Completing a detailed inventory of the Montreux Jazz Festival archive consisting of 14’000 tapes in 18 different media formats over 50 years. The audio and video charts below illustrate this evolution visually.
The inventory process consists in assigning each tape in the Montreux Jazz Festival archive a bar code and each concert a unique reference key. This task is necessary to identify the concerts recorded on each tape as well as the media format on which the recording is contained.
All reference keys are linked to entries in the Montreux Jazz Digital Project database where information about each tape and its content is stored. The unique reference key is a 13 character key. The first half of the characters reveal information about a particular concert and the second half relates to the media used to record that particular concert.
Frequently during the Montreux Jazz festival, concerts were captured with different types of audio-visual recording technology. Therefore, many copies (such as copy A, B and C) of the same concert recorded on various media formats can be found in the archive. If a concert exceeded the amount of time available on a tape, multiple tapes were used to record one concert. Thus in the archive, a single concert could be recorded on multiple tapes and divided into separate parts (such as part 1/3, 2/3 and 3/3).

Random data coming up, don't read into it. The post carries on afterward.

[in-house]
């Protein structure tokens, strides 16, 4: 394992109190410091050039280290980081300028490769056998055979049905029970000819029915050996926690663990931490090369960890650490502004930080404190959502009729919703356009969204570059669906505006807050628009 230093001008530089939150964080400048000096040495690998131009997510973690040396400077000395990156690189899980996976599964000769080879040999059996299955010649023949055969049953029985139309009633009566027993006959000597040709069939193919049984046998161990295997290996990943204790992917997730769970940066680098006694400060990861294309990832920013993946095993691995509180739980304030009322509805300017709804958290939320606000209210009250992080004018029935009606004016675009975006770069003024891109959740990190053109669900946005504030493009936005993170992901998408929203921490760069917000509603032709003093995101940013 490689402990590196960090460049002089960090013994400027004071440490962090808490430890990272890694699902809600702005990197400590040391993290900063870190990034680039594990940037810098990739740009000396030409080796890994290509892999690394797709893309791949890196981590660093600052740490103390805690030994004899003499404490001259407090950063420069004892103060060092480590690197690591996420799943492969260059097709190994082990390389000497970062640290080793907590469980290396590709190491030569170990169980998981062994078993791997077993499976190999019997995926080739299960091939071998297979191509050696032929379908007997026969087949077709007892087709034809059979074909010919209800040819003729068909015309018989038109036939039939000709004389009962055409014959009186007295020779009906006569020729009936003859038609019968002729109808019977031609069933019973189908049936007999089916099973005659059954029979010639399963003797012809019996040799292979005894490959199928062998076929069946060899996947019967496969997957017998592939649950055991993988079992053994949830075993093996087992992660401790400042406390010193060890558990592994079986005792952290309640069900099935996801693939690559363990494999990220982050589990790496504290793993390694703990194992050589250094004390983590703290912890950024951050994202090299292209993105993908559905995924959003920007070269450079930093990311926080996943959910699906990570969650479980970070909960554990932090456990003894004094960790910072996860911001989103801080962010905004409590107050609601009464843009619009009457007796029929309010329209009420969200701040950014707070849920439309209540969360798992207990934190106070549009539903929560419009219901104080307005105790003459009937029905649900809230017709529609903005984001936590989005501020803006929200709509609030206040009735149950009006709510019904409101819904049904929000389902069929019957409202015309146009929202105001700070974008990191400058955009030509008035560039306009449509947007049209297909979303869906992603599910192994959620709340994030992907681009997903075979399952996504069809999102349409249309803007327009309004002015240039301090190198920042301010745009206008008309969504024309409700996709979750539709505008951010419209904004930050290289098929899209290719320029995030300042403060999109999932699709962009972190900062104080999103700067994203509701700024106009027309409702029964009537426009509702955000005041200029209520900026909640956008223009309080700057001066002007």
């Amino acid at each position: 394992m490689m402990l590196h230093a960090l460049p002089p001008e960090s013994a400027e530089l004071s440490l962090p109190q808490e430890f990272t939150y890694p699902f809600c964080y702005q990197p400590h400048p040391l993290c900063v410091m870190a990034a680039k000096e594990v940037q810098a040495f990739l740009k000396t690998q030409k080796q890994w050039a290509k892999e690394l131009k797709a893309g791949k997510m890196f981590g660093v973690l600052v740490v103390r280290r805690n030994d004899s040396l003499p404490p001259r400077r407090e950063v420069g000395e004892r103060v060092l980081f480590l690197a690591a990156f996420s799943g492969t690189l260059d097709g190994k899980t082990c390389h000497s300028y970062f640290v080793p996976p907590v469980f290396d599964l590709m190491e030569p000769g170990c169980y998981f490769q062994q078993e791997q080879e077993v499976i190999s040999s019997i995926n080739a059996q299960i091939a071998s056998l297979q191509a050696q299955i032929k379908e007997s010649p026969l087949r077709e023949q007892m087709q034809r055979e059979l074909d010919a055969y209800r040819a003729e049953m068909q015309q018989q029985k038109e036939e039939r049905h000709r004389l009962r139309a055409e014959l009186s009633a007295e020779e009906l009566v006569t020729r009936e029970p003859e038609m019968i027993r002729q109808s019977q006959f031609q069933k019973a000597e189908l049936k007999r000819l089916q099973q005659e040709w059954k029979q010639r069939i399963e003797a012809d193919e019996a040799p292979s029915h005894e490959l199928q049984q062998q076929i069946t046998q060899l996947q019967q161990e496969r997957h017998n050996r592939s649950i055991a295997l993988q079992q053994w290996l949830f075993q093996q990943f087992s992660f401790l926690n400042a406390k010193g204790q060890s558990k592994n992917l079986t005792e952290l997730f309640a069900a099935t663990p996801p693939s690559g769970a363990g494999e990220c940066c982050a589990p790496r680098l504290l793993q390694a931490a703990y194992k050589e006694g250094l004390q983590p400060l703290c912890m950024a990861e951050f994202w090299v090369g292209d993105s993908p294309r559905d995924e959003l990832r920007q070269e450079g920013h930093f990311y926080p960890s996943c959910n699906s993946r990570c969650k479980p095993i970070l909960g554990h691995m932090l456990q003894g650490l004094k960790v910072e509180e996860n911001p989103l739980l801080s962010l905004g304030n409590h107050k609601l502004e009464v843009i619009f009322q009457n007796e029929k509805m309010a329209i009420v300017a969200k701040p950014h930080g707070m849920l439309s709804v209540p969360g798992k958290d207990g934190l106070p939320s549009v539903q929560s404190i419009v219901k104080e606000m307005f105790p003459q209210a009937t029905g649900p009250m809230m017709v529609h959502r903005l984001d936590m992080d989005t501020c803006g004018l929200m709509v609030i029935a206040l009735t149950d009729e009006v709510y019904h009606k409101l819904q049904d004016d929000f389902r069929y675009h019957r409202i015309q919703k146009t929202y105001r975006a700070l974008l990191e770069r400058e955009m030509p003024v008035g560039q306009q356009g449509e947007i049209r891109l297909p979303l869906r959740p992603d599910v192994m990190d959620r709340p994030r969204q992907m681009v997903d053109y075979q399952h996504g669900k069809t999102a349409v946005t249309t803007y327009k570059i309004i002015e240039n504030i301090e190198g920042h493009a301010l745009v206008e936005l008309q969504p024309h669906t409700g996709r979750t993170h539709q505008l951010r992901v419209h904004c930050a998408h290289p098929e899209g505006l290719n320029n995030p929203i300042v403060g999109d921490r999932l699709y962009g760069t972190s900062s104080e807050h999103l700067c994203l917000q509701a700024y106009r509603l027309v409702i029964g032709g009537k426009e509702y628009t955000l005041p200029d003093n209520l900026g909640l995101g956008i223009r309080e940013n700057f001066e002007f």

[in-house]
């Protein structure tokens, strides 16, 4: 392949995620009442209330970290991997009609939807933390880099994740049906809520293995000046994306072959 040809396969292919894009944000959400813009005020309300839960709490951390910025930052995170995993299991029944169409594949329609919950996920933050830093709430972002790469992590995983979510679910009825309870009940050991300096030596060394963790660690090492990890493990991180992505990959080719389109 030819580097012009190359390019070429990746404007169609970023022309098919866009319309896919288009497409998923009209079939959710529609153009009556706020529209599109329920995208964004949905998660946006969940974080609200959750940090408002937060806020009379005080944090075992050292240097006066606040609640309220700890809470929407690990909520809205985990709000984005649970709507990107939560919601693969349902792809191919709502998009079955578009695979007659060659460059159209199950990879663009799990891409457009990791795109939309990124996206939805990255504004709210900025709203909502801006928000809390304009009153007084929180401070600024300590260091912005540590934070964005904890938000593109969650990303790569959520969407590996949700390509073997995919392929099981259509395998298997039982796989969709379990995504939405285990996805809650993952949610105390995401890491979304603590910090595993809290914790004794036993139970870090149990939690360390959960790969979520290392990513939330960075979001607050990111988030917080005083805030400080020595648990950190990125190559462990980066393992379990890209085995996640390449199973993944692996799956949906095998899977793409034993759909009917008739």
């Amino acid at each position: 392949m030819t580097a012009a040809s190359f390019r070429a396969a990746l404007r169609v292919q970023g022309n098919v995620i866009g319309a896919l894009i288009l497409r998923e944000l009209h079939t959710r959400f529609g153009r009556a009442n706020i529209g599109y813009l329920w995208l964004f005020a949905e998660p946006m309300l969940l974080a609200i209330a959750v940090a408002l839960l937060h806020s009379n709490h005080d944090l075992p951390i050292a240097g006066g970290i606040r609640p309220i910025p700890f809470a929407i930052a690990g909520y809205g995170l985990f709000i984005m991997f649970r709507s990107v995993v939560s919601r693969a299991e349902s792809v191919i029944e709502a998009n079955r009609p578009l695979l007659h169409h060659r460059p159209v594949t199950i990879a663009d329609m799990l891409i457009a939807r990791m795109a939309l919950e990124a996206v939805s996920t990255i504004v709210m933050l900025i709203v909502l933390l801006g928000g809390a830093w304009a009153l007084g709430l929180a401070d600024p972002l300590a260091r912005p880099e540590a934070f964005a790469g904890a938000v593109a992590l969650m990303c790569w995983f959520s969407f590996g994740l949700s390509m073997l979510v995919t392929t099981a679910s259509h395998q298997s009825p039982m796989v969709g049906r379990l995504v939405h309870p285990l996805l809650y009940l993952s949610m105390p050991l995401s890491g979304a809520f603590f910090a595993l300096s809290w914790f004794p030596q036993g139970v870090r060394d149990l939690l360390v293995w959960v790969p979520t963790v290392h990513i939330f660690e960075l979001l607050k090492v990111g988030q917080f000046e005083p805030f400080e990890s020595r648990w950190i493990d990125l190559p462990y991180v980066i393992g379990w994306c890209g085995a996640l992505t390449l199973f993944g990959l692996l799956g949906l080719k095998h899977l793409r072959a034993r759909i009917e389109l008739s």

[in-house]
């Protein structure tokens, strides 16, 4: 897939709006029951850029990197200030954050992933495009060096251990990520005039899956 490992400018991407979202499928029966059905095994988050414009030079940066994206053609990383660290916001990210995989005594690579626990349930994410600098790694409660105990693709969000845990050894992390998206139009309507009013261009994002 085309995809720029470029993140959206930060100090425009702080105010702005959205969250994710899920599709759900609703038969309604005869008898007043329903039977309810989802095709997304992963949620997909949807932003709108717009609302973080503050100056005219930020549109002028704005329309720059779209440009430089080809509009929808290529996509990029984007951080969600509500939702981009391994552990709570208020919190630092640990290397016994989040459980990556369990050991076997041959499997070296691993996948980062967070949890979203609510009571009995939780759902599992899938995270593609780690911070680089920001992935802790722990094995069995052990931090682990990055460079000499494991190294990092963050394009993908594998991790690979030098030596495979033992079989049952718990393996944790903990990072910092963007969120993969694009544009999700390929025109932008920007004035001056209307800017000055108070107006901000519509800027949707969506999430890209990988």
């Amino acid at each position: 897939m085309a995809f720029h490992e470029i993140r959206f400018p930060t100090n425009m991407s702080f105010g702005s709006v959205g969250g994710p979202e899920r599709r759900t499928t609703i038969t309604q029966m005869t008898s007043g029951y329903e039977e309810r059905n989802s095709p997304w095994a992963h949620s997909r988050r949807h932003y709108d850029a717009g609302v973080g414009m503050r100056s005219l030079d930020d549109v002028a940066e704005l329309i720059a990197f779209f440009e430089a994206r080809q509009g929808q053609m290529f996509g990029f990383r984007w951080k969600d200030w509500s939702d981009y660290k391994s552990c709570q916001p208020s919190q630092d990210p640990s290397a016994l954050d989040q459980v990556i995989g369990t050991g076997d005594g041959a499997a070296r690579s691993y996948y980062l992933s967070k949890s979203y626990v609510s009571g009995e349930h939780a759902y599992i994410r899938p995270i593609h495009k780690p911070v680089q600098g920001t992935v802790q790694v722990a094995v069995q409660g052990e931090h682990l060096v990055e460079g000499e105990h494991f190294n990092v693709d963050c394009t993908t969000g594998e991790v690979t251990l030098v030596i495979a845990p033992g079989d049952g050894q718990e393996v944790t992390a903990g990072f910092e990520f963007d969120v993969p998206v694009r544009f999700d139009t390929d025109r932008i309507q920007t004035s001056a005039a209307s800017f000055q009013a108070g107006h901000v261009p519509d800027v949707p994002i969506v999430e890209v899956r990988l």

In addition, different concerts were sometimes recorded on the same tape to reduce total cost of tapes purchased at the time of recording. As a result, the second time-consuming part of the inventory process is ensuring that each reference key assigned to a concert corresponds to what is actually recorded on the orginal tape. To achieve this task, every tape in the archive must be manually checked and properly labelled. Inventoried magnetic tapes stored in the Montreux Jazz festival archive are then dispatched for digitization.
At a later stage, as part of the song indexing process, all digitized video and audio content is merged to create complete, coherent performances. As part of the new photo digitization project, an inventory of 80’000 photos will also need to be completed.